SLVSDA7E February   2017  – August 2019 TPS61178


  1. Features
  2. Applications
  3. Description
    1.     Device Images
      1.      Typical Application
  4. Revision History
  5. Device Comparison Table
  6. Pin Configuration and Functions
    1.     Pin Functions
  7. Specifications
    1. 7.1 Absolute Maximum Ratings
    2. 7.2 ESD Ratings
    3. 7.3 Recommended Operating Conditions
    4. 7.4 Thermal Information
    5. 7.5 Electrical Characteristics
    6. 7.6 Timing Requirements
    7. 7.7 Switching Characteristics
    8. 7.8 Typical Characteristics
  8. Detailed Description
    1. 8.1 Overview
    2. 8.2 Functional Block Diagram
    3. 8.3 Feature Description
      1. 8.3.1  Under-voltage Lockout
      2. 8.3.2  Enable and Disable
      3. 8.3.3  Startup
      4. 8.3.4  Load Disconnect Gate Driver
      5. 8.3.5  Adjustable Peak Current Limit
      6. 8.3.6  Output Short Protection (with load disconnected FET)
      7. 8.3.7  Adjustable Switching Frequency
      8. 8.3.8  External Clock Synchronization (TPS611781)
      9. 8.3.9  Error Amplifier
      10. 8.3.10 Slope Compensation
      11. 8.3.11 Start-up with the Output Pre-Biased
      12. 8.3.12 Bootstrap Voltage (BST)
      13. 8.3.13 Over-voltage Protection
      14. 8.3.14 Thermal Shutdown
    4. 8.4 Device Functional Modes
      1. 8.4.1 Operation
      2. 8.4.2 Auto PFM Mode (TPS61178)
      3. 8.4.3 Forced PWM Mode (TPS611781)
  9. Application and Implementation
    1. 9.1 Application Information
    2. 9.2 Typical Application
      1. 9.2.1 Design Requirements
      2. 9.2.2 Detailed Design Procedure
        1. Custom Design With WEBENCH® Tools
        2. Setting the Switching Frequency
      3. 9.2.3 Setting the Current Limit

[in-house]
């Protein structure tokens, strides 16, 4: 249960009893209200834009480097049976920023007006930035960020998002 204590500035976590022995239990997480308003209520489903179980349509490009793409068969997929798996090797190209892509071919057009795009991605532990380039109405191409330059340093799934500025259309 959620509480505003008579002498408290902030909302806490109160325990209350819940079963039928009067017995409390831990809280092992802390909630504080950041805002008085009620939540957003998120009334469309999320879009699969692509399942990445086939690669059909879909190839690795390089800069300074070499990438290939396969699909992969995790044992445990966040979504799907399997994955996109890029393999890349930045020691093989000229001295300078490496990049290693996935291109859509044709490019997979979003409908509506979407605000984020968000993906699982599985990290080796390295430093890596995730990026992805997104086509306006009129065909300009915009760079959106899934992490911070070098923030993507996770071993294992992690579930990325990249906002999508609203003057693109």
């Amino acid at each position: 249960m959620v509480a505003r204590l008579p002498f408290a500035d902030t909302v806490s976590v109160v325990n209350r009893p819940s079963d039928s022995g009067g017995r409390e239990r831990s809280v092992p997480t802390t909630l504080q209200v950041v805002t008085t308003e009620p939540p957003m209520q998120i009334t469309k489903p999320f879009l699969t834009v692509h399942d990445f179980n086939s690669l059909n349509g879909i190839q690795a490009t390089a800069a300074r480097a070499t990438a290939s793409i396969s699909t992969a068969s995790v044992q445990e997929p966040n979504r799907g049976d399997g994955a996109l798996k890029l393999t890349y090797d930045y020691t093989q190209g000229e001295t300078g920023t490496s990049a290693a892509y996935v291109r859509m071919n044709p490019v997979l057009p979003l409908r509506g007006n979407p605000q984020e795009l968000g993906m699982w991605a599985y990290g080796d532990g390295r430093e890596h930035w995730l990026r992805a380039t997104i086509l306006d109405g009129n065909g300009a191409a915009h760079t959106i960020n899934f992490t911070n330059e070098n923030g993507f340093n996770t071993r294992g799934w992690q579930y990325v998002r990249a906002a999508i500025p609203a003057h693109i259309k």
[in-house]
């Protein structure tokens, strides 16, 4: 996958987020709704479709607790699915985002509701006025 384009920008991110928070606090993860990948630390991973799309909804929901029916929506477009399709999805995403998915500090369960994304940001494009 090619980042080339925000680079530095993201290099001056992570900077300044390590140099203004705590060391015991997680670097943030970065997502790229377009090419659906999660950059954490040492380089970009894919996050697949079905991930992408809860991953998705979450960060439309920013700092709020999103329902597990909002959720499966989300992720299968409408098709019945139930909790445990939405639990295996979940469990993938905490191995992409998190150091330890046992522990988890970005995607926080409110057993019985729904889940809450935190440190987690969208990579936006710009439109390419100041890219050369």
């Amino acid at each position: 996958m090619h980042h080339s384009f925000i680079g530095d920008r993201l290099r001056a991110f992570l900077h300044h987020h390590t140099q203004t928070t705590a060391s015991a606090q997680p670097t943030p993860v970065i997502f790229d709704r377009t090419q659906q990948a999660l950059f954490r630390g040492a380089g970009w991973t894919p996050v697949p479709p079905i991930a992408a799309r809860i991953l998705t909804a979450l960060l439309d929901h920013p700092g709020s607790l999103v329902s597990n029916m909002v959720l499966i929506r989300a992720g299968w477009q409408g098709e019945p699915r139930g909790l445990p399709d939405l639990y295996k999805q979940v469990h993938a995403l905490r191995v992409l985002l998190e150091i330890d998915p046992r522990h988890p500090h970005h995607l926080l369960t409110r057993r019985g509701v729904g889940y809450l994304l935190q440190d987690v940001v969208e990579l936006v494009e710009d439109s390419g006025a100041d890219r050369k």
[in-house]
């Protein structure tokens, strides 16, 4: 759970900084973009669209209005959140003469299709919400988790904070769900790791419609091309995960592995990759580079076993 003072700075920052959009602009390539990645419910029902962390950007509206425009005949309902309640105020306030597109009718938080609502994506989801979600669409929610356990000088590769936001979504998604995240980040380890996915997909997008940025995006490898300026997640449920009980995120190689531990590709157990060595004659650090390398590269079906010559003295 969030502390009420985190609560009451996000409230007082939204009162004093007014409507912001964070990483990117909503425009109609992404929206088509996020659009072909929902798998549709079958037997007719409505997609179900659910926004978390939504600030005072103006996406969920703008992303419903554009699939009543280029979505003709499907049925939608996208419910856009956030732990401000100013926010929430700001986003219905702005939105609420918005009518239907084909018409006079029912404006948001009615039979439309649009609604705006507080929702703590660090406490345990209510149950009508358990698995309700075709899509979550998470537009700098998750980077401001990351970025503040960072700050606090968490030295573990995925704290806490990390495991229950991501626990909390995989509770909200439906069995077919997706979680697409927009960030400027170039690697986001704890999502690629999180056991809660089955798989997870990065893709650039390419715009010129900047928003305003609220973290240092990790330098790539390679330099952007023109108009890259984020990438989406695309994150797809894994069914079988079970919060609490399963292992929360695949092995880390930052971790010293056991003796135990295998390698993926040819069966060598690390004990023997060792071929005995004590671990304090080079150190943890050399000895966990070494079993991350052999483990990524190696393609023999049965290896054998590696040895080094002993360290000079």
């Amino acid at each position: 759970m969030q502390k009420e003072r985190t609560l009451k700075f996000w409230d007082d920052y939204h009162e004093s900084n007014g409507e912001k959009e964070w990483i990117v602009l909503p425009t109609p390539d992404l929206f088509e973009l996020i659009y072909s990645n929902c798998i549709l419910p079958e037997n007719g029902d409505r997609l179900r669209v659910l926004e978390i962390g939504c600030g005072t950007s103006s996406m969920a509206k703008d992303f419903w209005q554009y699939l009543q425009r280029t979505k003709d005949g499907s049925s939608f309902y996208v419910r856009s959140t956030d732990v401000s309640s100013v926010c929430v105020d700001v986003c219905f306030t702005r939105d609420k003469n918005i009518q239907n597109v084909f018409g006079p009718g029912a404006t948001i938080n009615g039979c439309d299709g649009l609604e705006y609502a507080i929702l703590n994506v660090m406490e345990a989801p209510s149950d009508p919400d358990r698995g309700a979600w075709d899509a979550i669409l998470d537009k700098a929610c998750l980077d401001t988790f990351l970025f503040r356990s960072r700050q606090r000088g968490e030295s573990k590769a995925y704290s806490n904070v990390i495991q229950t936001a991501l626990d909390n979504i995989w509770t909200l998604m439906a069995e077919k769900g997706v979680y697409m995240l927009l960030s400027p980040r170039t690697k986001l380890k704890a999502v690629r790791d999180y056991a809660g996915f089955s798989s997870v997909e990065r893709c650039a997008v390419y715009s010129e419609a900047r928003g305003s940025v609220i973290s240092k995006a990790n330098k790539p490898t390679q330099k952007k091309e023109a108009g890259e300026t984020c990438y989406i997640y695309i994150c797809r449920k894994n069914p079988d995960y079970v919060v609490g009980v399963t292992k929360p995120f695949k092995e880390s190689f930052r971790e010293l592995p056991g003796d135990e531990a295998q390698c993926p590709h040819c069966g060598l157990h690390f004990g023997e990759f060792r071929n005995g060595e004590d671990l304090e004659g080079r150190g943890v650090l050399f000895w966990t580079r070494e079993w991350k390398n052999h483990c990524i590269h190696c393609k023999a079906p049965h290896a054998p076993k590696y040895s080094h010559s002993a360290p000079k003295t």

4. 9.2.4 Setting the Output Voltage
        1. Selecting the Inductor
        2. Selecting the Output Capacitors
        3. Selecting the Input Capacitors
        4. Loop Stability and Compensation
          1. Small Signal Model
          2. Loop Compensation Design Steps
          3. Selecting the Disconnect FET
          4. Selecting the Bootstrap Capacitor
          5. VCC Capacitor
      5. 9.2.5 TPS61178 Application Waveform
    3. 9.3 System Examples
      1. 9.3.1 TPS61178 with 14-V Output from 2.7-V to 4.4-V Input Voltage
      2. 9.3.2 TPS61178 Without Load Disconnect Function
      3. 9.3.3 TPS611781 External Clock Synchronization
  10. 10Power Supply Recommendations
  11. 11Layout
    1. 11.1 Layout Guidelines
    2. 11.2 Layout Example
  12. 12Device and Documentation Support
    1. 12.1 Device Support
      1. 12.1.1 Third-Party Products Disclaimer
      2. 12.1.2 Development Support
        1. Custom Design With WEBENCH® Tools
    2. 12.2 Documentation Support
      1. 12.2.1 Related Documentation
    3. 12.3 Related Links
    4. 12.4 Receiving Notification of Documentation Updates
    5. 12.5 Community Resources
    6. 12.6 Trademarks
    7. 12.7 Electrostatic Discharge Caution
    8. 12.8 Glossary
  13. 13Mechanical, Packaging, and Orderable Information

Package Options

Mechanical Data (Package|Pins)
Thermal pad, mechanical data (Package|Pins)
Orderable Information

Selecting the Inductor

A boost converter normally requires two main passive components for storing the energy during the power conversion: an inductor and an output capacitor. The inductor affects the steady state efficiency ( including the ripple and efficiency ) as well as the transient behavior and loop stability, which makes the inductor to be the most critical component in application.

When selecting the inductor, as well as the inductance, the other parameters of importance are:

  • The maximum current rating (RMS and peak current should be considered),
  • The series resistance,
  • Operating temperature

Choosing the inductor ripple current with the low ripple percentage of the average inductor current results in a larger inductance value, maximizes the converter’s potential output current and minimizes EMI. The larger ripple results in a smaller inductance value, and a physically smaller inductor, improves transient response but results in potentially higher EMI.

The rule of thumb to choose the inductor is that to make the inductor ripple current (ΔIL) is a certain percentage (Ripple % = 20 – 30 %) of the average current. The inductance can be calculated by Equation 5, Equation 6, and Equation 7:

Equation 5. TPS61178 tps61178-equation-07.gif